Arles: Then and now – Van Gogh’s Yellow House

In May 1888 Vincent Van Gogh rented four rooms at 2 Place Lamartine, in a town called Arles in the south of France. This would come to be known as the Yellow House. The rooms were on the right wing of the nearest building in the painting. The two ground floor rooms were used for a studio and a kitchen. The upstairs corner room was the guest room for Gauguin, while the one next to it (with one shutter closed) was Van Gogh’s bedroom – the one later painted with the chair and pipe. At a later point, he rented two more rooms upstairs at the back of the house. On 16 September 1888 Vincent wrote to his sister Wilhelmina describing the house, and his contentment at finding a place where he felt he could think and paint:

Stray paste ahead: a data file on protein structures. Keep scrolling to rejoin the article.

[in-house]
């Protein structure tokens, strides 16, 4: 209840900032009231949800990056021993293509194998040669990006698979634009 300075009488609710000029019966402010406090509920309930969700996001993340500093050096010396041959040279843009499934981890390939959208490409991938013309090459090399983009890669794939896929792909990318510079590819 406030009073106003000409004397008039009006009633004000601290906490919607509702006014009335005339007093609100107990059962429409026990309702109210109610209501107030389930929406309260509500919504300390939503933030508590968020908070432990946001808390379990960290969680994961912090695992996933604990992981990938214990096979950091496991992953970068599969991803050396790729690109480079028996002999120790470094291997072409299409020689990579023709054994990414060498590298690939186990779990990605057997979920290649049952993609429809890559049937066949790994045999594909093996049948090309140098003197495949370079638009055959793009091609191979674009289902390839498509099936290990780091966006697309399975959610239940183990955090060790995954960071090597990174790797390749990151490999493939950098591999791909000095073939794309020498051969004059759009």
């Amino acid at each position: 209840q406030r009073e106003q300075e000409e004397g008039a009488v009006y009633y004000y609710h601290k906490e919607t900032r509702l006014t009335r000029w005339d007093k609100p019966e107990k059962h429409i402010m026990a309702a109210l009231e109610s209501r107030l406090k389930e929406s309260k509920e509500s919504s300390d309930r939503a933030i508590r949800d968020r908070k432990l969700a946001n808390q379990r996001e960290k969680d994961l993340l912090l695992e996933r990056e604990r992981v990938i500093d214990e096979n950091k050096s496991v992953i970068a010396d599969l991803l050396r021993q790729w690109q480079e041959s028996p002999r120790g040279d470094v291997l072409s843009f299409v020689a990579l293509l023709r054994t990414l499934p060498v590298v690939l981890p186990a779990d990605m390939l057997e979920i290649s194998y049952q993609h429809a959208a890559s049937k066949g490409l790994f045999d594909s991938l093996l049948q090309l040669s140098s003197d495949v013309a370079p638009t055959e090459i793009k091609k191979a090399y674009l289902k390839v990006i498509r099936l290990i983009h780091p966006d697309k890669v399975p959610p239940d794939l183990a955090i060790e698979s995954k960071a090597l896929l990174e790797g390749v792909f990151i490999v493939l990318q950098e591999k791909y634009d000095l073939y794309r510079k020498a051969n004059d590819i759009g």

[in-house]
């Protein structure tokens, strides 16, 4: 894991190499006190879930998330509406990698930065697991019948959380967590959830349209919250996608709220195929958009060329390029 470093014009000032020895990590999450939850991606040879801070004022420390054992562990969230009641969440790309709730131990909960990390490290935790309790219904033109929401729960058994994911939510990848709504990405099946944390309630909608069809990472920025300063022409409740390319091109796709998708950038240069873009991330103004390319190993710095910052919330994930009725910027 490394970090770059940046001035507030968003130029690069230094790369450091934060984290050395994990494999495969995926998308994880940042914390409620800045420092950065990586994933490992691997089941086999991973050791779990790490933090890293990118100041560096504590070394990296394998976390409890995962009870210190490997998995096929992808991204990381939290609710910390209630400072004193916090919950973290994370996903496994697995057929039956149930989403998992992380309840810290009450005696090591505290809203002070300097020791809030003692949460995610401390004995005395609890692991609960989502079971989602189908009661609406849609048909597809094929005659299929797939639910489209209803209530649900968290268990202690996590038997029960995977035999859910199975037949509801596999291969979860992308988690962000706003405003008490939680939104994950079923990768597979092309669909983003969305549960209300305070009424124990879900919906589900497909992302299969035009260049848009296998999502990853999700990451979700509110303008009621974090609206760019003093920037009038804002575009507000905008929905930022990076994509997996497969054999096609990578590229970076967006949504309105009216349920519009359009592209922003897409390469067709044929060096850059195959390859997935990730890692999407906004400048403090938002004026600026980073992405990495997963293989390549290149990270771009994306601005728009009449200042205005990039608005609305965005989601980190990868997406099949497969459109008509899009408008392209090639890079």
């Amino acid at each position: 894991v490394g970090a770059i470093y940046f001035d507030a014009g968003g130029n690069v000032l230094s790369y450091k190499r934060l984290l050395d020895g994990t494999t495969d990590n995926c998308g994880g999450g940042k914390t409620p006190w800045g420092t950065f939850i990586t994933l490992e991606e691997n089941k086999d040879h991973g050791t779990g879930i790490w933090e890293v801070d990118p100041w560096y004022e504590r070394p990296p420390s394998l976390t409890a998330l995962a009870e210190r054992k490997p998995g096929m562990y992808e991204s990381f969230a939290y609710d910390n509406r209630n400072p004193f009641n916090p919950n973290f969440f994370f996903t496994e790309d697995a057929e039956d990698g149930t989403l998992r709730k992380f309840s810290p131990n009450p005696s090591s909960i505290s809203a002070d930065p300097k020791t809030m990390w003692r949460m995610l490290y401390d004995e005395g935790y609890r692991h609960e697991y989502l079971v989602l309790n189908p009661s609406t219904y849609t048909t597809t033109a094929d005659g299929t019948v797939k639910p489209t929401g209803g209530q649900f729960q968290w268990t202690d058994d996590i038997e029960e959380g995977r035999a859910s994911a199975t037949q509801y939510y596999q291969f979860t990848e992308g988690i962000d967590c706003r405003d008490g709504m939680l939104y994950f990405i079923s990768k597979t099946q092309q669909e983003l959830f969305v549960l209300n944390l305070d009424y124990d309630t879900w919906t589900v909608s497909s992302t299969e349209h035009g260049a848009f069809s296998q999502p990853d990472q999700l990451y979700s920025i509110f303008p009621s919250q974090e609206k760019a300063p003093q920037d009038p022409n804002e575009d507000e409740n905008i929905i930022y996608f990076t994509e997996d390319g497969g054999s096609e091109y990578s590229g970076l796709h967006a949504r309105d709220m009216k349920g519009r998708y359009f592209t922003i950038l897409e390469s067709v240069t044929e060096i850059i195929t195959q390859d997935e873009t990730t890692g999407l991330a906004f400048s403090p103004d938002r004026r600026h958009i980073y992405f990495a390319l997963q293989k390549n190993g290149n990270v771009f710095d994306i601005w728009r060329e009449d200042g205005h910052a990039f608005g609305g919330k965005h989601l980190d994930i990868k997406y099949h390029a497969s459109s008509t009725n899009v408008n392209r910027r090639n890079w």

“My house here is painted the yellow colour of fresh butter outside with raw green shutters; it stands in the full sunlight on a square which has a green garden with plane trees, oleanders and acacias. And it is completely whitewashed inside, and the floor is made of red bricks. And over it the intensely blue sky. There I can live and breathe, think and paint.”
Letter Vincent Van Gogh to his sister Wilhelmina dated 16 Sept 1888 letter W07

Yellow House - Arles

Yellow House – Arles (detail)

The painting was done in September 1888 and was originally called The Street – we were there in October a couple of years ago and found the light similar to that discovered by Van Gogh. I could see why the place attracted him – for the light and the colours – and especially the sky which is emphasised by the brightly painted buildings of the town.